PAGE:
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Investigation of the Magnetosphere of Ganymede with Galileo's Energetic Particle Detector

Ph.D. dissertation by Shawn M. Stone, University of Kansas, 1999.


Copyright 1999 by Shawn M. Stone.  Used with permission.


Chapter 7. Corotational and Parallel Electric Fields: G2 Encounter


 This chapter presents the effects that the addition of corotational and parallel electric fields have on the absorption features for the G2 encounter. Not all the results can be shown here, and some are left for Appendix C. The two features selected, however, represent the overall results of the electric fields for the G2 encounter. Feature G2-18:56:31 was selected to show the typical result of adding Jovian corotational electric field permeating the magnetosphere of Ganymede. Feature G2-19:10:51 was selected to show the result of adding parallel electric field. The addition of parallel electric field could explain the widening of the loss cone features observed in the electrons and not in the ions per chapter 2. The G7 results are similar and are left for Appendix B (referred to in Chapter 8).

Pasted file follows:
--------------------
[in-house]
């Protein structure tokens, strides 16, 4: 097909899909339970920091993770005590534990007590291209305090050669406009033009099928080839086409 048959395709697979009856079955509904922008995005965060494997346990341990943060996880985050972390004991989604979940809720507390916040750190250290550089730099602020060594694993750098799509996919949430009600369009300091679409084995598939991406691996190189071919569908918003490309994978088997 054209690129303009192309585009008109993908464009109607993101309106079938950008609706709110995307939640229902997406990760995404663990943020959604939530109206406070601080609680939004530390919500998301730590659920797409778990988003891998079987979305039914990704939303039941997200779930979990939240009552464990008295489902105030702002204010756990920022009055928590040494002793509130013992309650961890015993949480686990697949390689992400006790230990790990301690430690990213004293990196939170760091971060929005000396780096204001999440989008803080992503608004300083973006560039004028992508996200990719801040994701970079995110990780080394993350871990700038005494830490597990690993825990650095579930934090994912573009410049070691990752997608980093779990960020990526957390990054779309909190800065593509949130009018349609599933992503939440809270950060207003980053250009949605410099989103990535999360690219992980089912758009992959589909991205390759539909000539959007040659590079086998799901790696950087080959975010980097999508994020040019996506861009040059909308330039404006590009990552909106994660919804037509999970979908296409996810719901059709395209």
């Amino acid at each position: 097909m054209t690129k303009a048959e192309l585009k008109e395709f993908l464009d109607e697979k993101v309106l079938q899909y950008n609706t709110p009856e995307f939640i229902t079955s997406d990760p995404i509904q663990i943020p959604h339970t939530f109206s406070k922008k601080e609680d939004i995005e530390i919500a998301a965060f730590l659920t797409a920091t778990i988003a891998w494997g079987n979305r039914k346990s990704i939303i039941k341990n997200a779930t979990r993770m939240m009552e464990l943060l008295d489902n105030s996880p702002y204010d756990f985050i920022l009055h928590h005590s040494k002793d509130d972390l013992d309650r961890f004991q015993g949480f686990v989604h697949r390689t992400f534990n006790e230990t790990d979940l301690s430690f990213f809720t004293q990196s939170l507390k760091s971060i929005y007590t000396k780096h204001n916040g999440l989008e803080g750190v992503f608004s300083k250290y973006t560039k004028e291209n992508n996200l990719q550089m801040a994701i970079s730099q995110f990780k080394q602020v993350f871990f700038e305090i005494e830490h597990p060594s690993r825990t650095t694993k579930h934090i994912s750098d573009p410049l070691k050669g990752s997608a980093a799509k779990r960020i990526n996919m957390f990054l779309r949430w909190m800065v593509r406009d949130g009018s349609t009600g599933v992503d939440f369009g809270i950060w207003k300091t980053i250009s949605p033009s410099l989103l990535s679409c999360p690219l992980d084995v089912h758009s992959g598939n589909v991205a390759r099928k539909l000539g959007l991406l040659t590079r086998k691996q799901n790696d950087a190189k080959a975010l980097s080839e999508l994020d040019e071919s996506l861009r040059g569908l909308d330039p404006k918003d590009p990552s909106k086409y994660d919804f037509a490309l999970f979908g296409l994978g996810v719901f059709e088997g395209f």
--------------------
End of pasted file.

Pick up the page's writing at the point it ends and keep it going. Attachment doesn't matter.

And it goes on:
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Updated 8/23/19, Cameron Crane


Manufacturer: The Galileo Spacecraft was manufactured by the Jet Propulsion Laboratory, Messerschmitt-Bölkow-Blohm, General Electric, and the Hughes Aircraft Company.

Mission Duration: Galileo was planned to have a mission duration of around 8 years, but was kept in operation for 13 years, 11 months, and 3 days, until it was destroyed in a controlled impact with Jupiter on September 21, 2003.

Destination: Galileo's destination was Jupiter and its moons, which it orbitted for 7 years, 9 months, and 13 days.